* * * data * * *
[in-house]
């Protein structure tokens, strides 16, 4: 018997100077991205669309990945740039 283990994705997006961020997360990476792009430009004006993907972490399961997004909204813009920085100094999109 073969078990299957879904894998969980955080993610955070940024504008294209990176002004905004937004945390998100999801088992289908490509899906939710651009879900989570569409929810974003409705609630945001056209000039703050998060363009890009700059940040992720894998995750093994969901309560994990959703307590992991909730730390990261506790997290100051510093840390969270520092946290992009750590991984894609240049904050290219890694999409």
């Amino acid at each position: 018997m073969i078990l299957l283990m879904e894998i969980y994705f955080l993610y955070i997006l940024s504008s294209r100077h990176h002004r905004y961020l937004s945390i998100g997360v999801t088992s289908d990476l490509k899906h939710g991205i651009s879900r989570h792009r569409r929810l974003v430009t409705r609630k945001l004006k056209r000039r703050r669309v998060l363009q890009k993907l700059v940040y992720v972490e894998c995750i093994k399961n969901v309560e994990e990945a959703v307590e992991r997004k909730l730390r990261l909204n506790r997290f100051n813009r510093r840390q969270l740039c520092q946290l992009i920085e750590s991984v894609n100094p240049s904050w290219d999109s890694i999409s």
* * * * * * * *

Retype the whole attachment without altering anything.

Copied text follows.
[in-house]
């Protein structure tokens, strides 16, 4: 018997100077991205669309990945740039 283990994705997006961020997360990476792009430009004006993907972490399961997004909204813009920085100094999109 073969078990299957879904894998969980955080993610955070940024504008294209990176002004905004937004945390998100999801088992289908490509899906939710651009879900989570569409929810974003409705609630945001056209000039703050998060363009890009700059940040992720894998995750093994969901309560994990959703307590992991909730730390990261506790997290100051510093840390969270520092946290992009750590991984894609240049904050290219890694999409």
């Amino acid at each position: 018997m073969i078990l299957l283990m879904e894998i969980y994705f955080l993610y955070i997006l940024s504008s294209r100077h990176h002004r905004y961020l937004s945390i998100g997360v999801t088992s289908d990476l490509k899906h939710g991205i651009s879900r989570h792009r569409r929810l974003v430009t409705r609630k945001l004006k056209r000039r703050r669309v998060l363009q890009k993907l700059v940040y992720v972490e894998c995750i093994k399961n969901v309560e994990e990945a959703v307590e992991r997004k909730l730390r990261l909204n506790r997290f100051n813009r510093r840390q969270l740039c520092q946290l992009i920085e750590s991984v894609n100094p240049s904050w290219d999109s890694i999409s």